The main goal of the study was to evaluate an approach that combines ADE evidence from two different sources: the FDA's spontaneous reporting system (AERS) and MFBM, and to demonstrate that the two sources combined together improve the precision of ADE detection. In the first study, the performance of the MFBM is assessed in an independent dataset (DrugBank). In the second study the GPS algorithm is applied to AERS. We showed that the GPS algorithm is an excellent method to generate sets of drugs highly associated with rhabdomyolysis. However, within the sets of drugs generated by GPS, the score provided by the algorithm includes many false positives, because there are confounding drugs with good scores that are not causally related to the ADE, and therefore that set could be improved by filtering out some of the confounders. The application of the fingerprint model rationalizes the AERS signals selected with the GPS score and provides a smaller set of candidates with better enrichment factors. Although the fingerprint model performs similarly in an independent dataset, the fingerprint model applied to the GPS candidates offers a better true positive/false positive ratio due to the higher concentration of rhabdomyolysis drugs provided by the GPS algorithm. The combined method cannot increase the number of true positives but considerably reduces the number of false positives detected by AERS analysis. When we ignored drugs already in our rhabdomyolysis training dataset, we found a twofold precision improvement. The simplicity of the model assists in highlighting the etiology of the ADE by identifying structurally similar drugs, for which information is available and can be used to help understand possible causes, such as the mechanism of action. Although we used the AERS data in this study to test the method for the ADE rhabdomyolysis, the method could also apply to the use of electronic health records as an initial source of ADE detection as well as to ADEs other than rhabdomyolysis.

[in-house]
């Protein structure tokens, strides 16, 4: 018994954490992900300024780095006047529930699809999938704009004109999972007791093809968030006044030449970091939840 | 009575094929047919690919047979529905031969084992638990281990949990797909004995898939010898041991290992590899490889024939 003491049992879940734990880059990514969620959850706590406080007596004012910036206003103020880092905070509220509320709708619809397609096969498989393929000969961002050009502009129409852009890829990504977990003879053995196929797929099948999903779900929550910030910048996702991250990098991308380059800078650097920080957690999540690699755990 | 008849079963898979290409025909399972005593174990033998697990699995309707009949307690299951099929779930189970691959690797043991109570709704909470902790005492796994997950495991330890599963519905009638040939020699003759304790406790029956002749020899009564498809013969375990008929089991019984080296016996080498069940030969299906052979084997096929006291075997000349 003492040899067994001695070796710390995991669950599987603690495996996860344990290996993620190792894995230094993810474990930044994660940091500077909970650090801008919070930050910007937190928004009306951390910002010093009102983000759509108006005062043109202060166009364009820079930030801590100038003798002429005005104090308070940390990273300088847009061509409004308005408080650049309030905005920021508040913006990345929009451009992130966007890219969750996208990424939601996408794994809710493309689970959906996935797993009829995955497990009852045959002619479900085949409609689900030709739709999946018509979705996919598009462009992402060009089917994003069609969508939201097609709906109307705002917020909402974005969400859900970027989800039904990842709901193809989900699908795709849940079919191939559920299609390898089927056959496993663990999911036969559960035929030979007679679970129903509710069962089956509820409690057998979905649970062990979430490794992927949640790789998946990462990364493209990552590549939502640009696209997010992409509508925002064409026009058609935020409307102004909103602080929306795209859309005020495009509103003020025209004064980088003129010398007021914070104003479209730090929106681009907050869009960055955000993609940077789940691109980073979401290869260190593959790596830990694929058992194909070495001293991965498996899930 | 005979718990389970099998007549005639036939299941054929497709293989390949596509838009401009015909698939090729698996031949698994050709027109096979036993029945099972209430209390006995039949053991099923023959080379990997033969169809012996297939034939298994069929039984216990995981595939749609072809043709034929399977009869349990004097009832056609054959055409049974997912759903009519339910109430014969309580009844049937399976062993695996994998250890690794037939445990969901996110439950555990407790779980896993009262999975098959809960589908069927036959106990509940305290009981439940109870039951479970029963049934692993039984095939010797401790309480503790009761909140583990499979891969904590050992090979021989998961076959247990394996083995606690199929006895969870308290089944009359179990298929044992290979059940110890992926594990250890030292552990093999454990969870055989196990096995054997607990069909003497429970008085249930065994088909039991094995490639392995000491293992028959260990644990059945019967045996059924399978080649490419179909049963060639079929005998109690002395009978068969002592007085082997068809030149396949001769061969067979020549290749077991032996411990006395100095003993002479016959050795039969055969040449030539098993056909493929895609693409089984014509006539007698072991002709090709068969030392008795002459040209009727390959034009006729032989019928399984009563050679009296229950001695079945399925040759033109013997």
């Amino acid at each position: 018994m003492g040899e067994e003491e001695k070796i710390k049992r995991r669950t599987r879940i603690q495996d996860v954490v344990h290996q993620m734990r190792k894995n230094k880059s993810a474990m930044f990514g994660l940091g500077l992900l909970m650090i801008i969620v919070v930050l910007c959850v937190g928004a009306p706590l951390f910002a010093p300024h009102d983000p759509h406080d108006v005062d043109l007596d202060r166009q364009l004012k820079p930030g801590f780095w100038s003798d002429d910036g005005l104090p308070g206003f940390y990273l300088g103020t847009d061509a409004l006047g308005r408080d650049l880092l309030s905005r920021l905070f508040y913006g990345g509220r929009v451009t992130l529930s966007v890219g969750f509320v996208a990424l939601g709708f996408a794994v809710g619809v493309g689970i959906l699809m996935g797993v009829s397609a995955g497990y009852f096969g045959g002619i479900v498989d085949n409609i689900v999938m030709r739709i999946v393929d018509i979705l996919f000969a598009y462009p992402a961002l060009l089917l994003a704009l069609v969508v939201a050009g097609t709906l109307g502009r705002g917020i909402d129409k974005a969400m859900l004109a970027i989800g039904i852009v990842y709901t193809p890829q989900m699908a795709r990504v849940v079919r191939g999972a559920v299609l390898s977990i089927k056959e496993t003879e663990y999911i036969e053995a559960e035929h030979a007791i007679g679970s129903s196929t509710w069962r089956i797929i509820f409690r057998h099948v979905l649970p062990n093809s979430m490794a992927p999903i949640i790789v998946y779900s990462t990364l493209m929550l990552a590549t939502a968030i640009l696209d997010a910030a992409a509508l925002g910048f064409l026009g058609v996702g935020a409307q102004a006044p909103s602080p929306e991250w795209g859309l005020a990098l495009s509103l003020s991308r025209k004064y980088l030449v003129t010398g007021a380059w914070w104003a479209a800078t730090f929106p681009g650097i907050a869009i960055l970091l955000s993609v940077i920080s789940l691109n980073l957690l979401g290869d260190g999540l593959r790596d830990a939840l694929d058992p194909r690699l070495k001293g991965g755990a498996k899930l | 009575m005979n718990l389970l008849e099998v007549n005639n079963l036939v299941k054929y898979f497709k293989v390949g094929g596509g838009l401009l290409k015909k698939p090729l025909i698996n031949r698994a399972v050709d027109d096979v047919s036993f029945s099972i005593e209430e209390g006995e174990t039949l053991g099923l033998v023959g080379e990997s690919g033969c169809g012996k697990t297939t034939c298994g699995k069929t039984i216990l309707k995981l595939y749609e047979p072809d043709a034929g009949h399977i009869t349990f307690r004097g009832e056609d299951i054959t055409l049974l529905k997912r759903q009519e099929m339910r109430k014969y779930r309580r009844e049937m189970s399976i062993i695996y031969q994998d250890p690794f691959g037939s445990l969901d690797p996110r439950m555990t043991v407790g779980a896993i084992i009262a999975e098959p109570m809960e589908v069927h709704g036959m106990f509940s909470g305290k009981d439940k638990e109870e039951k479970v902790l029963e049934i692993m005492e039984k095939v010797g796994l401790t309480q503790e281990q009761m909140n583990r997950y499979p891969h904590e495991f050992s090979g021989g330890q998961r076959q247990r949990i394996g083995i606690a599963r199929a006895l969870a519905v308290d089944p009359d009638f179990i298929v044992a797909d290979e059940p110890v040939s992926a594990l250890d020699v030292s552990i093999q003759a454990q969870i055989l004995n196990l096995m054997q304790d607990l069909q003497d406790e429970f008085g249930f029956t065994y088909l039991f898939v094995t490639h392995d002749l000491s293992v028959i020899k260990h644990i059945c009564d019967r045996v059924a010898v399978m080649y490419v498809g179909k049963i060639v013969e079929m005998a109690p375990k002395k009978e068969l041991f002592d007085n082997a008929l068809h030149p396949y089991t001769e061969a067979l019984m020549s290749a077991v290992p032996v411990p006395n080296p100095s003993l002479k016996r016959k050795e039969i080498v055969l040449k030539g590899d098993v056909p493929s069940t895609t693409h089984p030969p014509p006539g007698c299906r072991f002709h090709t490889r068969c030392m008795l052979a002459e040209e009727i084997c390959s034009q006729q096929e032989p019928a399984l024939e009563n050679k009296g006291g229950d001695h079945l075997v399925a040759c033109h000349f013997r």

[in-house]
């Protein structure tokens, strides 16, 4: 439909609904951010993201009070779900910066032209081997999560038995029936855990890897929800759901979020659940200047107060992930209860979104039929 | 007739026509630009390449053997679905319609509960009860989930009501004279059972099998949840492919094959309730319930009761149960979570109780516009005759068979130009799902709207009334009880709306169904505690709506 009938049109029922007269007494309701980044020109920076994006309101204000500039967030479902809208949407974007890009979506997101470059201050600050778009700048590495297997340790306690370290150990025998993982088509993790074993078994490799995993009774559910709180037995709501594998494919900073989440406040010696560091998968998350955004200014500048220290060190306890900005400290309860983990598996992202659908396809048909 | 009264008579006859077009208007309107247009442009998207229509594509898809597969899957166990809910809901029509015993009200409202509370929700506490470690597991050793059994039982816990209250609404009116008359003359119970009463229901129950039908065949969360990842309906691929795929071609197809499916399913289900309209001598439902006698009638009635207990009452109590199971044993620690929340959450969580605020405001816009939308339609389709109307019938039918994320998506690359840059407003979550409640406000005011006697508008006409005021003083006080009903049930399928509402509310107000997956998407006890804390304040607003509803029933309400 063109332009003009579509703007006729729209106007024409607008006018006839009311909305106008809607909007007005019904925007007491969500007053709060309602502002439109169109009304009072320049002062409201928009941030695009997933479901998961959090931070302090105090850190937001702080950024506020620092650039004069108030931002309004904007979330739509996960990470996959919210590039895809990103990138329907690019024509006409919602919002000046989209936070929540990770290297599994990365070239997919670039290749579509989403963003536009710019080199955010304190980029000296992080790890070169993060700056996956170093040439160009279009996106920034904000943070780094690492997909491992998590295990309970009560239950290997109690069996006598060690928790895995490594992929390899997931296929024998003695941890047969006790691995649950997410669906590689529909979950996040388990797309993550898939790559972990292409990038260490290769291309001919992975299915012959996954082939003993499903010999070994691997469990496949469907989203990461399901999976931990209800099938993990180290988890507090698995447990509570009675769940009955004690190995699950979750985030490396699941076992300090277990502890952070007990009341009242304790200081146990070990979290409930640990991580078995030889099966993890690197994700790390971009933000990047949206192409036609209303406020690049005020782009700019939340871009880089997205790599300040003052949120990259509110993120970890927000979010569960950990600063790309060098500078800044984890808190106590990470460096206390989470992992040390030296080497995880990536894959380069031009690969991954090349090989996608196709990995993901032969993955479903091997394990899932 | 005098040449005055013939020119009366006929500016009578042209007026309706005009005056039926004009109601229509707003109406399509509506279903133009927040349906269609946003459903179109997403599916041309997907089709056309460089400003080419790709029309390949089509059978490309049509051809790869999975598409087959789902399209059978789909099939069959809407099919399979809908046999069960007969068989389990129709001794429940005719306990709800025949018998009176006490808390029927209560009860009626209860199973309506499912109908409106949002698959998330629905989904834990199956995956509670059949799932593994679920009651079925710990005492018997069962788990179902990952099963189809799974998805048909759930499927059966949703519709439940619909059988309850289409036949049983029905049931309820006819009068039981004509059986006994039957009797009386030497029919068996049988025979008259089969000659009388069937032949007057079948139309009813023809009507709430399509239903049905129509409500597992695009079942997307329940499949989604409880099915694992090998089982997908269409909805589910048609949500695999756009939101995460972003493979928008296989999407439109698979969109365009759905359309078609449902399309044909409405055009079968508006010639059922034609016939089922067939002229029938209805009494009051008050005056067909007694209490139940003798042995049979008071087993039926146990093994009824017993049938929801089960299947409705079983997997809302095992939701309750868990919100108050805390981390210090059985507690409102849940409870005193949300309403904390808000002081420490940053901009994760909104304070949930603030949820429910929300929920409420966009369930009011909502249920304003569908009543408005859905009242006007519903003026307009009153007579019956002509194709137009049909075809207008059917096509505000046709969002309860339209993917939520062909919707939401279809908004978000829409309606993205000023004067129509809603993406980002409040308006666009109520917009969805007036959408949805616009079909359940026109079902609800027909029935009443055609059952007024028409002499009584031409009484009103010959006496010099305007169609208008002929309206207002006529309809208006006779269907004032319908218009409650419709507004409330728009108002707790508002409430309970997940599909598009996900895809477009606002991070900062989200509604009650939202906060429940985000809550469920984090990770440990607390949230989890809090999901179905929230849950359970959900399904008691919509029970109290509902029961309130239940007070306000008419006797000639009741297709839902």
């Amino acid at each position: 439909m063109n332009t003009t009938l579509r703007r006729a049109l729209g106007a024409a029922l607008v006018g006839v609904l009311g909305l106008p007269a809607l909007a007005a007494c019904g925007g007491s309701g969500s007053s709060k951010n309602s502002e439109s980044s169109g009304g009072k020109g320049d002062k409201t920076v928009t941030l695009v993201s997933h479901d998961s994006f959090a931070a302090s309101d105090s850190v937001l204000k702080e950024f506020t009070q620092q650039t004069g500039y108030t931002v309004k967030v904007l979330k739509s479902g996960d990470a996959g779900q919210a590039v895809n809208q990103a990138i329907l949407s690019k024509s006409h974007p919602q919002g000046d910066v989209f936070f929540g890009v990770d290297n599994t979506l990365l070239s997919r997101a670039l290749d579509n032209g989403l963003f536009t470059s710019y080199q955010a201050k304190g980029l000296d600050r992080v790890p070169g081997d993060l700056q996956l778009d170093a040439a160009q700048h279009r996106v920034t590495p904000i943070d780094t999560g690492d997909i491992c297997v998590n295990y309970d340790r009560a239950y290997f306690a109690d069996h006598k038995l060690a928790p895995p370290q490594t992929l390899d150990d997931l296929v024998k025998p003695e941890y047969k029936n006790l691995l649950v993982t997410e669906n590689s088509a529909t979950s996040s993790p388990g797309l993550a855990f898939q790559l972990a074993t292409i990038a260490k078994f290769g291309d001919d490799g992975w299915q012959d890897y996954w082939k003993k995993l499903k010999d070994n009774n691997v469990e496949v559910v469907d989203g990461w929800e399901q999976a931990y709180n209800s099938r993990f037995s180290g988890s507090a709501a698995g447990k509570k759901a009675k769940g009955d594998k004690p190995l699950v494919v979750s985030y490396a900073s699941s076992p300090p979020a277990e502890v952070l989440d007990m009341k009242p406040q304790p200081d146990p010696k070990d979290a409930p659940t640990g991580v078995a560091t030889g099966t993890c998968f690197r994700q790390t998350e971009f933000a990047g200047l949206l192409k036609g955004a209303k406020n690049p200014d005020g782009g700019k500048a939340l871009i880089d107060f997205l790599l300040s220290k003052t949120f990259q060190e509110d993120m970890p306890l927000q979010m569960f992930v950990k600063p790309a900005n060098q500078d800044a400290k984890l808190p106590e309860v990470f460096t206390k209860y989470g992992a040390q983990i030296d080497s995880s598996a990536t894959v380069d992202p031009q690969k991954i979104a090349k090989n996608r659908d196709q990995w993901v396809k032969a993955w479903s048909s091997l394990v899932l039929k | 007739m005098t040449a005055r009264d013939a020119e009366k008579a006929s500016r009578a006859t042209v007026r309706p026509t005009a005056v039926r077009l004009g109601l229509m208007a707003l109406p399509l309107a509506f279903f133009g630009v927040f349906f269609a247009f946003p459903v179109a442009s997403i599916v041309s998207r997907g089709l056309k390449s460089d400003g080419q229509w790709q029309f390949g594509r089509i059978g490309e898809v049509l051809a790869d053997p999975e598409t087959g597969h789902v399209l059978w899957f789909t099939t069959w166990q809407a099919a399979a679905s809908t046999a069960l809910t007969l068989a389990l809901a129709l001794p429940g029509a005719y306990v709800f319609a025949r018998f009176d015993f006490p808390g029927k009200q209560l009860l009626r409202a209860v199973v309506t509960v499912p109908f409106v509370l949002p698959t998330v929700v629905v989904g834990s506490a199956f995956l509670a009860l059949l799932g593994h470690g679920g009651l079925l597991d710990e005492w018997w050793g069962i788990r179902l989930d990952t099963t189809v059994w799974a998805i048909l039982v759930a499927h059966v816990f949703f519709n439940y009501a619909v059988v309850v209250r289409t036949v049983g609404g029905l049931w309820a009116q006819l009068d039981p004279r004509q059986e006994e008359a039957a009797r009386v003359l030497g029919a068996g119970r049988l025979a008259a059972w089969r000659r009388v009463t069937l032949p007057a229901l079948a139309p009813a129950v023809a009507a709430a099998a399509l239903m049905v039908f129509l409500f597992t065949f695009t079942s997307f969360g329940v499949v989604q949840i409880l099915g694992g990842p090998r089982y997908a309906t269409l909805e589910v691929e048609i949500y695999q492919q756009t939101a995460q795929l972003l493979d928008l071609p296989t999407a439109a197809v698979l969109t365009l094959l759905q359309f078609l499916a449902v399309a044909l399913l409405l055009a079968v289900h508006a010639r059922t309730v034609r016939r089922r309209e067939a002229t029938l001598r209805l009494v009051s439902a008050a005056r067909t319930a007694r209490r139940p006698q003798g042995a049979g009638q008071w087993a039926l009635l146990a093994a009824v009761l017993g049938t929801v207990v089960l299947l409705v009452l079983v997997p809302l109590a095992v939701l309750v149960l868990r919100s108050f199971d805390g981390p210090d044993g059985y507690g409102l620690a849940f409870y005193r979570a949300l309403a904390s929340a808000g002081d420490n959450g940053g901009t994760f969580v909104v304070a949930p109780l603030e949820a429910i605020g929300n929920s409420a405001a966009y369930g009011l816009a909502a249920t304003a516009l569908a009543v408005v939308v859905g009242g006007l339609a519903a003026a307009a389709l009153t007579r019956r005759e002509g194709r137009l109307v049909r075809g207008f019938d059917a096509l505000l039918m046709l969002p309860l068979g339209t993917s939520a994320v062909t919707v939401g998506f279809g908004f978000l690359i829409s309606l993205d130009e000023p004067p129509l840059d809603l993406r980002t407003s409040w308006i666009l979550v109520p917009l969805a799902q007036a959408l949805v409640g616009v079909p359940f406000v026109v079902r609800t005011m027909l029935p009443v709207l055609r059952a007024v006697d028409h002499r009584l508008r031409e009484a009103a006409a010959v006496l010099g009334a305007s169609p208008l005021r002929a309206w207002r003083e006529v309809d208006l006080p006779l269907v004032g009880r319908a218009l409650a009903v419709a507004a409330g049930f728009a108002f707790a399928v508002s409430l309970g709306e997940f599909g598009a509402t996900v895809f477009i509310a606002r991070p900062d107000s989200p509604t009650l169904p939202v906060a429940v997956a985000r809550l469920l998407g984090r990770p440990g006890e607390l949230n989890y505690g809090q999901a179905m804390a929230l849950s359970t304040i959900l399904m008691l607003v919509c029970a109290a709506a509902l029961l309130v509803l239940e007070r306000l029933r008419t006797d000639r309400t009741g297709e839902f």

This system is not designed to replace the existing pharmacovigilance methods used to evaluate the importance of the signals, ie, study of the potential relevance of the signal or the biological plausibility, but to enhance the existing methods, providing additional information to make decisions. The simplicity of the model allows the researcher to detect the drug in the training dataset for a given ADE that is most similar to the AERS ADE drug candidate, which is useful for examining the reports and the available information to decide the importance of the signal.
When the MFBM was applied to a large set of drugs in the DrugBank database19
(see supplementary tables S2–S4, available online only), the results were similar to those previously reported.11
The predictability of fingerprint-based models by themselves is limited due to the complexity associated with the modeling of complex human clinical adverse events. The performance of our fingerprint-based model was probably affected by high molecular variability, and by the large number of potential targets and biological mechanisms associated with the clinical adverse event rhabdomyolysis. Nevertheless, the model is very useful for generating sets of drugs with good enrichment factors.
The performance of the model is highly dependent on the suitable construction of a training dataset for a given ADE, requiring a heterogeneity representation of the different structural classes of drugs highly related to the adverse event. In addition, training datasets can be updated continuously in order to enhance performance whenever a new compound is identified as causing an event. Although BIT_MACCS fingerprints have been shown to be successful in representing molecular structure,55
alternative methods could be explored that use different structural representations for molecules. Different types of models that use complex data analysis methods, such as neural networks or support vector machines, could be developed, but these methodologies would increase the complexity of the process.
When evaluating performance, we considered drugs that were not yet known to cause rhabdomyolysis as false positives. However, it is possible that some of these drugs actually do cause rhabdomyolysis but that the association has not yet been discovered. Therefore, it is possible that the true false positive rate of this method is lower than we determined.